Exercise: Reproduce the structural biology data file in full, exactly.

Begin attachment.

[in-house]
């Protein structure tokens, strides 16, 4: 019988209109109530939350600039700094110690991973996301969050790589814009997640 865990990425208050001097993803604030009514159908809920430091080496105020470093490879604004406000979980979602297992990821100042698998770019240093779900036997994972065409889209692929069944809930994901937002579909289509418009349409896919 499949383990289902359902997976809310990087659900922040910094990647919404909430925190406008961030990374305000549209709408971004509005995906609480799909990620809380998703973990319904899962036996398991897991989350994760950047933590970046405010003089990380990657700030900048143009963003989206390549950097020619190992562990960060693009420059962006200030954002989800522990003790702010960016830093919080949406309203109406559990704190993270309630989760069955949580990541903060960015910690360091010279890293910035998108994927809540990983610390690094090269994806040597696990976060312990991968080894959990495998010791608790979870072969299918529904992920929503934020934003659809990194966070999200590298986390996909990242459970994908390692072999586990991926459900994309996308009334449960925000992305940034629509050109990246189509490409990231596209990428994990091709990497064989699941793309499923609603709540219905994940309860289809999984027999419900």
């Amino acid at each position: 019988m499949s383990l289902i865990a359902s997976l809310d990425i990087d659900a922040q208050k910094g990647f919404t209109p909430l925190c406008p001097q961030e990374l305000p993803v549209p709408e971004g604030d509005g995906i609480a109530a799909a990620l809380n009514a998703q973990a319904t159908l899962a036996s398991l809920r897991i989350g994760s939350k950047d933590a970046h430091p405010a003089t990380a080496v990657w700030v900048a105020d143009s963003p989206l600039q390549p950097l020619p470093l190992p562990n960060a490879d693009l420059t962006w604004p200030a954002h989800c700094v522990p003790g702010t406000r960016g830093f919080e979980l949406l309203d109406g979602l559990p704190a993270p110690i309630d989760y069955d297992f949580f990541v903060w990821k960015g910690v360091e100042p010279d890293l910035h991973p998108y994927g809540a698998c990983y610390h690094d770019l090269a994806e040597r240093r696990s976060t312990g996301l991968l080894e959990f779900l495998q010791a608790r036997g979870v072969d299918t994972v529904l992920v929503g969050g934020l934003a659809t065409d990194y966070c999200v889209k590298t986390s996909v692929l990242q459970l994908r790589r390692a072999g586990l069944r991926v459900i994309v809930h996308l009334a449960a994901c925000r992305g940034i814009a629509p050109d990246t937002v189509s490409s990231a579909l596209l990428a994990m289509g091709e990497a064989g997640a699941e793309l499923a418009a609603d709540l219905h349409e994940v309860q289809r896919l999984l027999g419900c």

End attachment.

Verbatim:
[in-house]
């Protein structure tokens, strides 16, 4: 019988209109109530939350600039700094110690991973996301969050790589814009997640 865990990425208050001097993803604030009514159908809920430091080496105020470093490879604004406000979980979602297992990821100042698998770019240093779900036997994972065409889209692929069944809930994901937002579909289509418009349409896919 499949383990289902359902997976809310990087659900922040910094990647919404909430925190406008961030990374305000549209709408971004509005995906609480799909990620809380998703973990319904899962036996398991897991989350994760950047933590970046405010003089990380990657700030900048143009963003989206390549950097020619190992562990960060693009420059962006200030954002989800522990003790702010960016830093919080949406309203109406559990704190993270309630989760069955949580990541903060960015910690360091010279890293910035998108994927809540990983610390690094090269994806040597696990976060312990991968080894959990495998010791608790979870072969299918529904992920929503934020934003659809990194966070999200590298986390996909990242459970994908390692072999586990991926459900994309996308009334449960925000992305940034629509050109990246189509490409990231596209990428994990091709990497064989699941793309499923609603709540219905994940309860289809999984027999419900």
């Amino acid at each position: 019988m499949s383990l289902i865990a359902s997976l809310d990425i990087d659900a922040q208050k910094g990647f919404t209109p909430l925190c406008p001097q961030e990374l305000p993803v549209p709408e971004g604030d509005g995906i609480a109530a799909a990620l809380n009514a998703q973990a319904t159908l899962a036996s398991l809920r897991i989350g994760s939350k950047d933590a970046h430091p405010a003089t990380a080496v990657w700030v900048a105020d143009s963003p989206l600039q390549p950097l020619p470093l190992p562990n960060a490879d693009l420059t962006w604004p200030a954002h989800c700094v522990p003790g702010t406000r960016g830093f919080e979980l949406l309203d109406g979602l559990p704190a993270p110690i309630d989760y069955d297992f949580f990541v903060w990821k960015g910690v360091e100042p010279d890293l910035h991973p998108y994927g809540a698998c990983y610390h690094d770019l090269a994806e040597r240093r696990s976060t312990g996301l991968l080894e959990f779900l495998q010791a608790r036997g979870v072969d299918t994972v529904l992920v929503g969050g934020l934003a659809t065409d990194y966070c999200v889209k590298t986390s996909v692929l990242q459970l994908r790589r390692a072999g586990l069944r991926v459900i994309v809930h996308l009334a449960a994901c925000r992305g940034i814009a629509p050109d990246t937002v189509s490409s990231a579909l596209l990428a994990m289509g091709e990497a064989g997640a699941e793309l499923a418009a609603d709540l219905h349409e994940v309860q289809r896919l999984l027999g419900c």